- Facebook wants to start a conversation. Asking for a recommendation is a lot easier than asking someone to review your business. It feels less formal, and more aligned with the consumer behavior of our generation. When I need to buy a new pair of jeans or find a new daycare, I look to my most trusted friends for recommendations. And, most of the time, I follow their advice.
- The first and most important piece of any marketing strategy is customer service. The best way for your business to get seen on Facebook? Commit to making your customer’s in-person experience as positive and engaging as your digital experience. Get involved in your local community. Become the thing that people talk about — in a good way. Create loyalty and make your customers vocal ambassadors of your brand.
Considering these changes, the marketer in me expects there will be a shift in how businesses promote and advertise their services on Facebook, and there will surely be a small learning curve as we adapt our marketing practices. But the everyday Facebook junkie in me is relieved to see the platform that defined a decade evolve to embrace a more personal, trustworthy, and authentic experience.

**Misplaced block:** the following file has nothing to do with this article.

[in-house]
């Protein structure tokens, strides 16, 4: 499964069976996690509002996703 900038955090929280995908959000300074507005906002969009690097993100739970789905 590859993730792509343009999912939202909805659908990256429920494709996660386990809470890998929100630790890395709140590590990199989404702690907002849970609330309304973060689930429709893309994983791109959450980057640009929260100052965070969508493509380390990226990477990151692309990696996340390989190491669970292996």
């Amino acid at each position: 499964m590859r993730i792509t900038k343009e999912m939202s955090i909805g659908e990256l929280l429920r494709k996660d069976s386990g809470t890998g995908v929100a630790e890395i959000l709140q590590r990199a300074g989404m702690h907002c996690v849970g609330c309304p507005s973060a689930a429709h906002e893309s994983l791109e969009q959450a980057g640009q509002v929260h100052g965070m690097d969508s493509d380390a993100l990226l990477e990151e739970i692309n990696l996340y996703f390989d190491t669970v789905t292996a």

Saralyn Ward is the Marketing and Communications Manager for Page 1 Solutions in Lakewood, CO. She writes regularly on both marketing and parenting and hopes that someday her skills of persuasion — honed in marketing — will actually work on toddlers. Find her on Twitter, LinkedIn or Facebook.